As a share of GDP, in other words, Chinese illicit outflows seem easily to exceed the average for all developing countries. Mexico’s GDP, for example, is roughly one-seventh the size of China’s, and yet for all its drug money, its illicit flows were only one-eighth those of China. This means that the Chinese business and political elite export illicitly a larger share of the Chinese economy than the combination of the Mexican business and political elite and their drug cartels.
One of the most interesting paragraphs in the study, for me, concerned trade invoicing:
"Trade misinvoicing is the preferred method of transferring illicit capital from all regions except the Middle East-North Africa region where it accounts for only 37 per cent of total outflows for the decade ending 2010 (Chart 6). In declining order of dominance, the share of trade misinvoicing in total outflows by region is Asia (94 per cent), Western Hemisphere (84 per cent), Africa (65 per cent), and developing Europe (53 per cent). Large current account surpluses of countries in the MENA region driven by crude oil exports entail larger outflows through the balance of payments. In the case of Europe, the relatively large unrecorded outflows from Russia’s balance of payments dominate regional outflows."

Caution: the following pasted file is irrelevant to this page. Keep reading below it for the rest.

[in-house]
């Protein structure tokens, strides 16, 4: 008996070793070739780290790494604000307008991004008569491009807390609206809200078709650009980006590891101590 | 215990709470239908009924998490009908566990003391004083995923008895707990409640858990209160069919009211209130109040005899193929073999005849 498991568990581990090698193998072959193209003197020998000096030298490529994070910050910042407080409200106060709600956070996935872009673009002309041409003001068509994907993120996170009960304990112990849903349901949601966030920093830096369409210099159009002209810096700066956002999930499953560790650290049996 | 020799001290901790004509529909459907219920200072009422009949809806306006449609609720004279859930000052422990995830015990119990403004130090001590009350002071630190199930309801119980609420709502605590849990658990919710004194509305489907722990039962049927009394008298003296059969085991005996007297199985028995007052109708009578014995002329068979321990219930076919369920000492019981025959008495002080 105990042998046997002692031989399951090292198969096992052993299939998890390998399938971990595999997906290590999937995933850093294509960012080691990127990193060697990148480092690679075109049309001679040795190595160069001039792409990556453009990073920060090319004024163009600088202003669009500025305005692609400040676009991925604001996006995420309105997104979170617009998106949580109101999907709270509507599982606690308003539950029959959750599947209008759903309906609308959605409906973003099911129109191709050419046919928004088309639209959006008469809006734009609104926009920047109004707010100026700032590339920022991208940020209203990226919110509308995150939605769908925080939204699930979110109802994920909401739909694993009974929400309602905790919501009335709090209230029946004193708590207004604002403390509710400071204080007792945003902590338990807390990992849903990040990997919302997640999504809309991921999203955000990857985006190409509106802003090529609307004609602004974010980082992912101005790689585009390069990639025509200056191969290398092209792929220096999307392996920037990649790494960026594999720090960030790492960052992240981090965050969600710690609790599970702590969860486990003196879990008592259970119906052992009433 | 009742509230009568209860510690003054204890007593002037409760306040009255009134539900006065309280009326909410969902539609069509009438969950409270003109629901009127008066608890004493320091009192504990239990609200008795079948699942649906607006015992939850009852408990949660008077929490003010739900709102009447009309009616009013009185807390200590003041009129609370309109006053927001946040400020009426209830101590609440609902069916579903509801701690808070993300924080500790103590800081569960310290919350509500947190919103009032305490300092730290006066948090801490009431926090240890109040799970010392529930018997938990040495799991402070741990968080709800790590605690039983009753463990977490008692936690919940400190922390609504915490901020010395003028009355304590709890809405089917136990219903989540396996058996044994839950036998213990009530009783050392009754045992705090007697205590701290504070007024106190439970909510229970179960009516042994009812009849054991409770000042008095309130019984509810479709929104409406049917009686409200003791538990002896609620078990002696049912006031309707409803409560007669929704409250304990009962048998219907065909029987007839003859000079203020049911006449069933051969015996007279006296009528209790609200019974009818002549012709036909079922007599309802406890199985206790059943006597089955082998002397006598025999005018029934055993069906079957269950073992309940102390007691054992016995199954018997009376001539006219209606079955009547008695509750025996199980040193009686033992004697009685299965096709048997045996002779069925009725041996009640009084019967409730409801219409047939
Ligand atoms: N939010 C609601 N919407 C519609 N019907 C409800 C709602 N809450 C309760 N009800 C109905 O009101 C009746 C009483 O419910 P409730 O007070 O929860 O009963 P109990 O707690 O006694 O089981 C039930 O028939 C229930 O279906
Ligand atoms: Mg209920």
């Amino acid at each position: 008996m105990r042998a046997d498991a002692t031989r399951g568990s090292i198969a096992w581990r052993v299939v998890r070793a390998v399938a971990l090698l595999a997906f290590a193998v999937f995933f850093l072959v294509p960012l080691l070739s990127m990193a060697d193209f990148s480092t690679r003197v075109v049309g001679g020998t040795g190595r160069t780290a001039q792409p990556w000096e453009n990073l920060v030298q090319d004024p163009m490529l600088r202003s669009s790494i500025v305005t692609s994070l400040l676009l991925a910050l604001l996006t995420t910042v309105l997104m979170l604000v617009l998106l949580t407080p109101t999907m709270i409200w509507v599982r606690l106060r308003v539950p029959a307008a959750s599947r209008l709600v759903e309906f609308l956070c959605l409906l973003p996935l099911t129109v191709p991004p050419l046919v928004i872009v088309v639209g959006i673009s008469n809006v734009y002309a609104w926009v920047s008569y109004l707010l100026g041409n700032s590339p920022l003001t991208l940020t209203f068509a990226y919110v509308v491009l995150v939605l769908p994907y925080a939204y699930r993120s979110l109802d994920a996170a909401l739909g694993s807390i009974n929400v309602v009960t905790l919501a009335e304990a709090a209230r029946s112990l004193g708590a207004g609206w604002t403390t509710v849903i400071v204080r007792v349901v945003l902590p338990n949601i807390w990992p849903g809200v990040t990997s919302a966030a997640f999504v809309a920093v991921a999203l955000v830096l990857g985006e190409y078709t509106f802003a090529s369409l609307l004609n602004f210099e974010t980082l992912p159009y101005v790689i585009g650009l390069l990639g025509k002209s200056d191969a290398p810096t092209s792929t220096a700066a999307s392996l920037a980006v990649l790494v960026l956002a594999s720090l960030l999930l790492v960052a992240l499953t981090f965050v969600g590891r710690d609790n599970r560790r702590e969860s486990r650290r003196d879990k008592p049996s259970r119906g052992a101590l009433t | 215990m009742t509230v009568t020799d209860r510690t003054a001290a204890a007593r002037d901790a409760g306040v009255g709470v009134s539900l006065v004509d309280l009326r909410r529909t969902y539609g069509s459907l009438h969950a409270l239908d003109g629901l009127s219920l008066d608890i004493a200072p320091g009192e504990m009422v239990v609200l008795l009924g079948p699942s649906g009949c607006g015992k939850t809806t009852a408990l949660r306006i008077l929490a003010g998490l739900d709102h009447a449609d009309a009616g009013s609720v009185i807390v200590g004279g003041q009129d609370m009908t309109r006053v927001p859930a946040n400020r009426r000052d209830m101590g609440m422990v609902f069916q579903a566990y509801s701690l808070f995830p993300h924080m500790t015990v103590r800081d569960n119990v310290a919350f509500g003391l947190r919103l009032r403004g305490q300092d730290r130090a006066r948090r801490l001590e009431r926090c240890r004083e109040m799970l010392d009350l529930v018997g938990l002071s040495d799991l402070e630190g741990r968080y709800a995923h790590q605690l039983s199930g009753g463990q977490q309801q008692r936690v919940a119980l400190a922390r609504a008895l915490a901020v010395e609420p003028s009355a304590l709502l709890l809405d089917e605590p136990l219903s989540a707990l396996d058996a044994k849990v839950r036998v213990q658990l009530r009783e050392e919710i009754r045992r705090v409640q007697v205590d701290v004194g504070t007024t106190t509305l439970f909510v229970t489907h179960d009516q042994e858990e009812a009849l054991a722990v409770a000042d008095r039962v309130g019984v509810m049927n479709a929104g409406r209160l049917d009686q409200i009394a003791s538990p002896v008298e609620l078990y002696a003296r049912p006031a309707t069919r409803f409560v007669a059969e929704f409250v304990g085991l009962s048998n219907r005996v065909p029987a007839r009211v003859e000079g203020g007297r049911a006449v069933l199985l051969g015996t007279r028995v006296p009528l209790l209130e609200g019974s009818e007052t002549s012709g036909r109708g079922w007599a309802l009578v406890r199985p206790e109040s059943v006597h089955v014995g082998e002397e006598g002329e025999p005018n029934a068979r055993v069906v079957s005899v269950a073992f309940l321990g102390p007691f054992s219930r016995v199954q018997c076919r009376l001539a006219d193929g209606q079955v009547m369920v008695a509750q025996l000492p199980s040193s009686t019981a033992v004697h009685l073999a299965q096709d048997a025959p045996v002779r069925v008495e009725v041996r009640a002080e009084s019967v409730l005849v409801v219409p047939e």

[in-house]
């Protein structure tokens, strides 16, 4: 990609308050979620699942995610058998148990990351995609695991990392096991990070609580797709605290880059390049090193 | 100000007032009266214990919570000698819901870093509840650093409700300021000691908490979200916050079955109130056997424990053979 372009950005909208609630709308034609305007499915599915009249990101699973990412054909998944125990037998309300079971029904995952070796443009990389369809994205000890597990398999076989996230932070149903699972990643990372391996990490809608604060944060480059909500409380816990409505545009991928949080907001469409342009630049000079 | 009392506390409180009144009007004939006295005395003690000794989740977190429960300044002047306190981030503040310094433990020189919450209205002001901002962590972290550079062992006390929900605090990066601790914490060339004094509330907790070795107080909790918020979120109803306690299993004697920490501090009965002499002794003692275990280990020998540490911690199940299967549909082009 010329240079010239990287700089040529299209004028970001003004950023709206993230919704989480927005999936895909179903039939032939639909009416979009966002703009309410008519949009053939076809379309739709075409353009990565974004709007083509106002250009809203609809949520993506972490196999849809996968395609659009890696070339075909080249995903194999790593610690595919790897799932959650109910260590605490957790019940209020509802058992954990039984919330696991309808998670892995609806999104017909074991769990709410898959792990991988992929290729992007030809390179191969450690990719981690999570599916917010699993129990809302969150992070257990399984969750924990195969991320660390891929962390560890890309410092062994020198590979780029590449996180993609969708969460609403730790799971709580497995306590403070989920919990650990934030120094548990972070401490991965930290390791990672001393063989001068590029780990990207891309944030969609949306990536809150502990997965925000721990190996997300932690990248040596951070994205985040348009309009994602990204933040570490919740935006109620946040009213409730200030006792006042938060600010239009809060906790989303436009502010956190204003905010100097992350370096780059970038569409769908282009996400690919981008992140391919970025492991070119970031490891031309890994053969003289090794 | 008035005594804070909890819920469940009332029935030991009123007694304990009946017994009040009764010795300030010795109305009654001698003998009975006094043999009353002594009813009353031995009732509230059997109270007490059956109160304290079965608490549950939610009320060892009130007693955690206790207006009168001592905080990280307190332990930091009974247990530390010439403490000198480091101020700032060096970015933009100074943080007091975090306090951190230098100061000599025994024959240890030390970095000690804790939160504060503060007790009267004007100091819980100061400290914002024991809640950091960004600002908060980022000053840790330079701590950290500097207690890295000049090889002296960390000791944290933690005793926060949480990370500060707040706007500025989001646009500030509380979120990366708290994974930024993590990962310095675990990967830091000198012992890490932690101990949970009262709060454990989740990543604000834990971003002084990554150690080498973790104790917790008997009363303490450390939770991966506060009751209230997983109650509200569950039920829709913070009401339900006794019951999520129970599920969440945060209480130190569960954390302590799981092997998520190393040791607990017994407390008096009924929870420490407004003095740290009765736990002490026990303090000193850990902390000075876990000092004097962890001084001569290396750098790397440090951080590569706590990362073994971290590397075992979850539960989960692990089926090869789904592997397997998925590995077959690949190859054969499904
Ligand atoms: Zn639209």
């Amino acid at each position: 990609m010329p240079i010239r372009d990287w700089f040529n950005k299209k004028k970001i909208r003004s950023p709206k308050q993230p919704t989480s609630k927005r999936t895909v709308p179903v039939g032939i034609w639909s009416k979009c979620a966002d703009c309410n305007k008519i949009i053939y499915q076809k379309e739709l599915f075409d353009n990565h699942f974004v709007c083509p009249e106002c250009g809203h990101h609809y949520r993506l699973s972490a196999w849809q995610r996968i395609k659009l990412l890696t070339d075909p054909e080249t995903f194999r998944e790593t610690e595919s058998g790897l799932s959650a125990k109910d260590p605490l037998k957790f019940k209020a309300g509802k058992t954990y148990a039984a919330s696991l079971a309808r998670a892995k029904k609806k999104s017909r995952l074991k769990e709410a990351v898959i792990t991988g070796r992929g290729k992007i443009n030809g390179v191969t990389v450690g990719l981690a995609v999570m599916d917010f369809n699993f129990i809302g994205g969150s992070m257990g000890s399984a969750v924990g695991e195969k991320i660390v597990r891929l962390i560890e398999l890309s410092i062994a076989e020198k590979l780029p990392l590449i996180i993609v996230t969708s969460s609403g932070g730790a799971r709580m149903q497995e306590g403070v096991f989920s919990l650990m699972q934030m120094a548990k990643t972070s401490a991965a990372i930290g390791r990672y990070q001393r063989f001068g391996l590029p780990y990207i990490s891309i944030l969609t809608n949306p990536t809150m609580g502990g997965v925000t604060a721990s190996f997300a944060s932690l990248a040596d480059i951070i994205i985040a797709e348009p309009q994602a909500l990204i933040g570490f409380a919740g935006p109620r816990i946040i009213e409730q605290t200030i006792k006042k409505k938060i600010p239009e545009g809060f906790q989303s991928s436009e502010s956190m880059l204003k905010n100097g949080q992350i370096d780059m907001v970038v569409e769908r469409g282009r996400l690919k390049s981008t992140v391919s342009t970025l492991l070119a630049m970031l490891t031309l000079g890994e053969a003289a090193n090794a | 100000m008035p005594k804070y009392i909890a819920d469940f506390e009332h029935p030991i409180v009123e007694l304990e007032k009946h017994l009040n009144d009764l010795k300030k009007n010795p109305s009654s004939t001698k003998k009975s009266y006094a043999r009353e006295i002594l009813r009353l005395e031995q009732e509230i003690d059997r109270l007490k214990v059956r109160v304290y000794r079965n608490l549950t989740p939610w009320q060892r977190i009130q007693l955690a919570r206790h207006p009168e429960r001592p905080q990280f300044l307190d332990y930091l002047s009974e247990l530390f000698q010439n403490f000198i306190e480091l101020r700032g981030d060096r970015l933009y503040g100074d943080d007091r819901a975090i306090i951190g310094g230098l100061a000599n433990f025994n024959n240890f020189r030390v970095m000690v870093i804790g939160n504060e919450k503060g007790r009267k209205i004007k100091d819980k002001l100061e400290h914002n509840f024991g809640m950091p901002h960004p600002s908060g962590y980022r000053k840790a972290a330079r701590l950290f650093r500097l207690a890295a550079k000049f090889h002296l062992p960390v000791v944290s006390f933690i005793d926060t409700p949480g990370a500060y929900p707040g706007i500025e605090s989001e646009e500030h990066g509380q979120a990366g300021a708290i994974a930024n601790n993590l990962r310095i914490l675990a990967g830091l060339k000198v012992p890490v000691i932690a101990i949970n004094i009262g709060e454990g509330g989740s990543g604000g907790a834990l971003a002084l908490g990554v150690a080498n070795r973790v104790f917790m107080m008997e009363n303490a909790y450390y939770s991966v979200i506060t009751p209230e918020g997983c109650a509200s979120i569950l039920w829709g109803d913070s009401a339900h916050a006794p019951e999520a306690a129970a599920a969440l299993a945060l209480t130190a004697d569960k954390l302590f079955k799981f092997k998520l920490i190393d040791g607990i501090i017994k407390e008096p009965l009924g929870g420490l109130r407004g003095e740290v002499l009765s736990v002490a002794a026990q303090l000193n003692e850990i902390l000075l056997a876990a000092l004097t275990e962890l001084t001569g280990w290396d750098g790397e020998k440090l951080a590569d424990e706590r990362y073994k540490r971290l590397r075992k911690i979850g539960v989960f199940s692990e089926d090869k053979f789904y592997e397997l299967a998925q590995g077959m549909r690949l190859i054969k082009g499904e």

... It is clear that these illicit capital flow numbers are pretty significant in relation to the trade numbers. China’s trade surplus in 2010 was reported to be $183 billion, but GFI claims that Chinese illicit capital flows (I assume that most if not all represents outflows, or even net outflows) for the year were $420 billion, most of which may have been recorded as higher exports or lower imports.
Even if these numbers are way off, they still suggest that China’s real trade surplus may have been substantially higher than reported, with much if not most of the money parked offshore for safekeeping. Among other things these numbers also suggest that the sluggish import growth of the past year, which smart people like Andy Xie insist are among the many numbers that are not compatible with the high official growth rates claimed by the government, may be even lower than reported.
Obviously I am not the first person to complain about the opacity of Chinese economic data and the difficulties we often have in reconciling one set of numbers with another, but I think it is important to note that while opacity may not be a terrible problem during the optimistic up-cycle (in fact hazy data give us more leeway to daydream pleasant things), it can suddenly become a huge problem during the pessimistic down-cycle, when they don’t even constrain our nightmares.
What is worse, an increase in opacity, which we are clearly seeing in the financial system, is usually a herald of bad tidings. When the economy starts to get bad, often the first impulse for many is to massage or hide the data.
Michael Pettis is a senior associate at the Carnegie Endowment for International Peace and a finance professor at Peking University’s Guanghua School of Management.
He blogs at China Financial Markets,where a longer version of this article first appeared.